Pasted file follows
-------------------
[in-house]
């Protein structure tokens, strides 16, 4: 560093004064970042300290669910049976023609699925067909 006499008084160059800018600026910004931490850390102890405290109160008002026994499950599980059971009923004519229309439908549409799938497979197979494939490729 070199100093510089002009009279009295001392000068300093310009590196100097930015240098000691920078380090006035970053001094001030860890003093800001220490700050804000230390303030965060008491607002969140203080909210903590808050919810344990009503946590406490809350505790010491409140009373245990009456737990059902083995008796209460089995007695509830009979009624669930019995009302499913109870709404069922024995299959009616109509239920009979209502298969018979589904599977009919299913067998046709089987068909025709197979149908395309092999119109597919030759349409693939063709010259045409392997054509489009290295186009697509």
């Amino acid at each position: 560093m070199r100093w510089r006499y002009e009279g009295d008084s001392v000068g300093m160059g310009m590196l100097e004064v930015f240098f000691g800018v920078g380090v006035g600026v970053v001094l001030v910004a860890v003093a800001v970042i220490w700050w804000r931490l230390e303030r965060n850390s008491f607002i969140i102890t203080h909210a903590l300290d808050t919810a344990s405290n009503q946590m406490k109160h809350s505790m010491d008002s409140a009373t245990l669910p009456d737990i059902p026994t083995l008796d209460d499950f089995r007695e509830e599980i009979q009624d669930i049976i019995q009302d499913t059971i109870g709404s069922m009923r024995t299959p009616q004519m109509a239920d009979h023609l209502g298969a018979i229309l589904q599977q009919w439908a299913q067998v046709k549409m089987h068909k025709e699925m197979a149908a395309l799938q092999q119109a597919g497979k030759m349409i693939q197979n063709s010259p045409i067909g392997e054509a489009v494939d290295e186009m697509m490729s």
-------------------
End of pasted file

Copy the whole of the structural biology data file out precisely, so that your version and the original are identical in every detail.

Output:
[in-house]
């Protein structure tokens, strides 16, 4: 560093004064970042300290669910049976023609699925067909 006499008084160059800018600026910004931490850390102890405290109160008002026994499950599980059971009923004519229309439908549409799938497979197979494939490729 070199100093510089002009009279009295001392000068300093310009590196100097930015240098000691920078380090006035970053001094001030860890003093800001220490700050804000230390303030965060008491607002969140203080909210903590808050919810344990009503946590406490809350505790010491409140009373245990009456737990059902083995008796209460089995007695509830009979009624669930019995009302499913109870709404069922024995299959009616109509239920009979209502298969018979589904599977009919299913067998046709089987068909025709197979149908395309092999119109597919030759349409693939063709010259045409392997054509489009290295186009697509």
């Amino acid at each position: 560093m070199r100093w510089r006499y002009e009279g009295d008084s001392v000068g300093m160059g310009m590196l100097e004064v930015f240098f000691g800018v920078g380090v006035g600026v970053v001094l001030v910004a860890v003093a800001v970042i220490w700050w804000r931490l230390e303030r965060n850390s008491f607002i969140i102890t203080h909210a903590l300290d808050t919810a344990s405290n009503q946590m406490k109160h809350s505790m010491d008002s409140a009373t245990l669910p009456d737990i059902p026994t083995l008796d209460d499950f089995r007695e509830e599980i009979q009624d669930i049976i019995q009302d499913t059971i109870g709404s069922m009923r024995t299959p009616q004519m109509a239920d009979h023609l209502g298969a018979i229309l589904q599977q009919w439908a299913q067998v046709k549409m089987h068909k025709e699925m197979a149908a395309l799938q092999q119109a597919g497979k030759m349409i693939q197979n063709s010259p045409i067909g392997e054509a489009v494939d290295e186009m697509m490729s």